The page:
AK

I hope you’ll be translating that into English.

TH

I hope so too. The German edition will have at least six volumes and the first four volumes are out already. There’s a book-length autobiographical statement, which covers his life until his early 40s, which he couldn’t complete before his death. It really is a work of literature and one of the most interesting histories of postwar West Germany. We republished an updated version of the book Speaking about Godard that he wrote with Kaja Silverman. Next, we have four volumes of his miscellaneous writings, some of which are long essays. These first two volumes are being edited by Volker, one of the most knowledgeable experts. He was a friend of Harun’s and also wrote his PhD thesis on Farocki and Godard, and he’s the most amazing researcher and scholar, and he knows everything. He was destined to do this, to start with this really heavy work. But we had to define editorial parameters and all these things. I’m currently working on Volume 5, which is the third part of the miscellaneous texts, the writings from the 1986 to 2000. There will be a fourth volume of the collected writings from 2001 to 2014. These four volumes of the collected writings will be translated. We didn’t really think about having them translated in their entirety, because we didn’t really expect any publisher to do this, to take the risk of doing this. But we found a partner with Archive Books.

AK

Oh fantastic. When can we expect that?

TH

This will take some work.

AK

I suppose it will be several years. Do you have a good translator in mind?

TH

We will need at least two or three translators, but they should come from the literary field rather than from academia because of Farocki’s writing style.

AK

I’m really fascinated by the personal investment in the project and in effect, the destabilization of the authority of the archive. There seems to be a desire to have Farocki’s work live on, and to have his critical methodologies applied by others.

TH

Yes, that word cosmology was very good.

AK

Can you talk about your own relationship to him and the idea of how an artist’s cosmology can live on through other things? For instance, we spoke with the Artist’s Institute, where they focus on a single artist for a season, but it’s not about showing a work. It’s about the ethos that drives that artist, and how it can go in many different directions. There’s something interesting about you having this collection of research material—the inner workings, the raw material—leading up to the thing that can create other divergencies.

TH

This is actually the reason why I felt a certain urge, or entitlement, to make a proposal in this direction. For me, I discovered Farocki the writer, before the filmmaker, in the 1980s when I was studying at university. I was putting together a Farocki reader for myself, I photocopied his texts in the University of Hamburg’s library, and I treasured this book of my own making because his voice as a writer was quite extraordinary.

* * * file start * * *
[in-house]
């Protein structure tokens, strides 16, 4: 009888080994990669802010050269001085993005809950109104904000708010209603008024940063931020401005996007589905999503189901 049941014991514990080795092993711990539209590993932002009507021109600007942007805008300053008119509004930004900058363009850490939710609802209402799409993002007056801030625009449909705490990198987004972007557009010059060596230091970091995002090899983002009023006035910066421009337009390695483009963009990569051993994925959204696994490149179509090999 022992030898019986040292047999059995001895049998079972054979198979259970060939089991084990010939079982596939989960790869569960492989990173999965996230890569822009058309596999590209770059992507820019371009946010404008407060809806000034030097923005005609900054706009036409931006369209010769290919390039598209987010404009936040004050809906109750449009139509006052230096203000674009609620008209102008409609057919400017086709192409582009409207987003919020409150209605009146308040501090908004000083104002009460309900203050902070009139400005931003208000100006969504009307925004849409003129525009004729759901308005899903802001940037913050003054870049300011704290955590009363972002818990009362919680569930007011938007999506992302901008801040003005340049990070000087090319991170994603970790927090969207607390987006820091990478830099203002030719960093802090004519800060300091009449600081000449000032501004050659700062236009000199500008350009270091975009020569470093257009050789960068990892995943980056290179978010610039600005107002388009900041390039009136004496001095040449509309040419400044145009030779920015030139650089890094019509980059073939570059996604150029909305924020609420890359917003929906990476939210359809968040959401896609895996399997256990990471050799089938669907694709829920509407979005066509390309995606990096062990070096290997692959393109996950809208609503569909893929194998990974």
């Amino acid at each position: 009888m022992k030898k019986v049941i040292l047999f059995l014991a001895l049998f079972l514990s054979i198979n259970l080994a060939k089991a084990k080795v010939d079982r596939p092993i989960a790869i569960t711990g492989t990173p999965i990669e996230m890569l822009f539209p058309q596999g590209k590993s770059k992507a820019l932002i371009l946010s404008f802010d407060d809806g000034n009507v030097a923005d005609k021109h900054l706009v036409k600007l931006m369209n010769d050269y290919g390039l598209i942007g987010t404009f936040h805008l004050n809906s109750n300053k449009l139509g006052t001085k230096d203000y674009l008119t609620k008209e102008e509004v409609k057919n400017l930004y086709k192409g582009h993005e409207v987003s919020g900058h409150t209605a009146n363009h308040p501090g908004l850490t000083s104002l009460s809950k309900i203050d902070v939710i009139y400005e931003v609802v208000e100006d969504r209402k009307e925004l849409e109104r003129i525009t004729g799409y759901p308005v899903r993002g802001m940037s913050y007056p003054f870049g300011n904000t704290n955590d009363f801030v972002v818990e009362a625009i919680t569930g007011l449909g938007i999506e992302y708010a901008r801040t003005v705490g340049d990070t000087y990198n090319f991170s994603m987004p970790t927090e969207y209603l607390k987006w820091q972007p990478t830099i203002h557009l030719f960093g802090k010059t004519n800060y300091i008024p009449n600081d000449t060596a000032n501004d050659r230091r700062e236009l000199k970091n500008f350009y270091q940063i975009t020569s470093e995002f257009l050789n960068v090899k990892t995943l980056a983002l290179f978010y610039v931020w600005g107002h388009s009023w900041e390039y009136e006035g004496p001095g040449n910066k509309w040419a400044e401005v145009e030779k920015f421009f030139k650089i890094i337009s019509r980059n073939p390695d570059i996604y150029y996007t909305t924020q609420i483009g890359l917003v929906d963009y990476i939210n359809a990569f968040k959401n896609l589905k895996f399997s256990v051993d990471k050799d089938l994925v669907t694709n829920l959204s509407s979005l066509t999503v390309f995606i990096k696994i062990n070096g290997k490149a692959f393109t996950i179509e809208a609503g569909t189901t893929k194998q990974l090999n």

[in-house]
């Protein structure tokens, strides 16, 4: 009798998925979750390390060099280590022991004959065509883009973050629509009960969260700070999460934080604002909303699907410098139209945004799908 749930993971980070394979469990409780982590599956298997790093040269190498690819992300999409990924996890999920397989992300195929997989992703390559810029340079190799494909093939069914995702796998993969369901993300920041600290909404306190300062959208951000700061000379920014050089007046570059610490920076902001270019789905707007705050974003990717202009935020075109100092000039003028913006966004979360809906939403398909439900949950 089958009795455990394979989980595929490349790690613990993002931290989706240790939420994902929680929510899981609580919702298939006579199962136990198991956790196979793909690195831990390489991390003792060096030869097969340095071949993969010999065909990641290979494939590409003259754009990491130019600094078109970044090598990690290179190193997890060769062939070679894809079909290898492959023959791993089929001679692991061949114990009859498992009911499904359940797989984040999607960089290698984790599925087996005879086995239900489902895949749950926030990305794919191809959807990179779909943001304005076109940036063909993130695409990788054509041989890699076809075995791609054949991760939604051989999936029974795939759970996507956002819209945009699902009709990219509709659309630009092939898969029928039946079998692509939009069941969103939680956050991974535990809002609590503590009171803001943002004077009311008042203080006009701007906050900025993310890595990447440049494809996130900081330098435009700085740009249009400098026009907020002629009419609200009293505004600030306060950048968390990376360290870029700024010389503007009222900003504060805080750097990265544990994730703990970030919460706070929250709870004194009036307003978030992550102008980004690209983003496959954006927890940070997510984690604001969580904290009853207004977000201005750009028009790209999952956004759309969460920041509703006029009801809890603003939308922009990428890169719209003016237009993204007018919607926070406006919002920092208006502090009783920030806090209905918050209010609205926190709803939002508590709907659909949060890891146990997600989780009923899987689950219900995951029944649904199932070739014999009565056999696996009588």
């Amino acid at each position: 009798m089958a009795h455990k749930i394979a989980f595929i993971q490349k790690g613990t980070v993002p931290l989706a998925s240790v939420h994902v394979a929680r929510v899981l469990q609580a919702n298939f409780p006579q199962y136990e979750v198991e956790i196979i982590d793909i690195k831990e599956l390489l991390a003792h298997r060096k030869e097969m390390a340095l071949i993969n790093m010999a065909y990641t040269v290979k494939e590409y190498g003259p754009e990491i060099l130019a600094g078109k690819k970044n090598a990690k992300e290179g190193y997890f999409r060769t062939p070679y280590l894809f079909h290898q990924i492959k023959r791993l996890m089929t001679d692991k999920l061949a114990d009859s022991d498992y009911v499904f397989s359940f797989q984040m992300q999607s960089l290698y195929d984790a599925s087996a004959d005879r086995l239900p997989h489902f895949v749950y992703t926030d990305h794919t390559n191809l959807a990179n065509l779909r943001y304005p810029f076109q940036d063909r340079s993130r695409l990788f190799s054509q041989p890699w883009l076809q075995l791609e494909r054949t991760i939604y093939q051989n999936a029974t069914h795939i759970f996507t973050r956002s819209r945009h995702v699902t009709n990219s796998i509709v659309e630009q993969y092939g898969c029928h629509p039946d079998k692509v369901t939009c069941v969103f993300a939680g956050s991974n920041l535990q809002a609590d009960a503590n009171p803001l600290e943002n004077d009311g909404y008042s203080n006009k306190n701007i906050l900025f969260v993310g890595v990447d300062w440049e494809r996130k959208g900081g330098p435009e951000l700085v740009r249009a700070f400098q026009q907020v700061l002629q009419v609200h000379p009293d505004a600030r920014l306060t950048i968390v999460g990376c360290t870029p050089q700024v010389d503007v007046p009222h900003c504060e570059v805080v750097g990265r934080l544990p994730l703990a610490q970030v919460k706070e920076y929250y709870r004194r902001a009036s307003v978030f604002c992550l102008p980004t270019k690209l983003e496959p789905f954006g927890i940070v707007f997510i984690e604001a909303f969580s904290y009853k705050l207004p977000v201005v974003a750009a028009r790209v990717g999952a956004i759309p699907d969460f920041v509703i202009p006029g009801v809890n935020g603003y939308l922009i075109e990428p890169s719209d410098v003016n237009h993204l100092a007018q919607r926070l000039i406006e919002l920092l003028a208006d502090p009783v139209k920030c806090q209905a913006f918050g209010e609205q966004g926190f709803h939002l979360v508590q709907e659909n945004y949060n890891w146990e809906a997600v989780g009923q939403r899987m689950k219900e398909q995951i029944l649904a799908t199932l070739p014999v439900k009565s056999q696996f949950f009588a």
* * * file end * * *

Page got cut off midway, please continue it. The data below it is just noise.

He was from a generation that I didn’t expect that much from at the time really—the kind of 1968 crowd that happened to dominate the academic and intellectual life with their own way of writing and speaking, a discourse that appeared limited to someone me around 1980. His approach and humor were much closer to Diedrich Diederichsen’s voice and other younger critics writing on music, film, television, politics in German journals like Sounds or Spex in the 1980s. They were younger, they were Farocki’s juniors, but there was still a connection to the shared polemical, almost punk way that Farocki approached certain things. At a certain point, in the late 1990s, I started teaching visual culture and visual studies at art schools. Images of the World became one of my favorite teaching examples and I increasingly conceived my own thinking on a critical theory of the image on the ground of his and Godard’s thinking, in addition to feminist and postcolonial writings.

Through Christian Petzold, who I got to know in the 1990s, I got to know Harun personally. When you encounter someone personally whom you’ve admired for a long time, it’s a very unique experience. He was one of the easiest people to be around and get along with and with an incredible capacity to foster a social-intellectual environment of care. He was very demanding in a way, but not in an authoritative way. But he was, through his own example, expecting something from his interlocutors. Later, when I worked as a professor at the Academy of Fine Arts in Vienna, we were colleagues. Throughout the 2000s and 2010s we saw each other increasingly often and we became friends.

In a way, I’d always wanted to found an institute such as this. And in 2000, I founded the Institute for Studies in Visual Culture in Cologne with my friend and colleague Mark Terkessidis. It largely existed on paper, but it gained us access to all kinds of funding because we were a non-profit and we could do projects with others who needed our institutional shelter.

AK

It’s interesting that you mention that this particular institute existed mostly on paper, because something that we think about with I is for Institute is how language and discourse create a kind of architecture.

TH

Right—the Institute for Studies in Visual Culture in Cologne was in effect reliant on a non-physical architecture. It doesn’t exist anymore. After having done a lot of research and writing two books together, Mark and I decided not to pursue it any further because we professionally diverged, although we’re still very close and occasionally collaborate on certain topics.

AK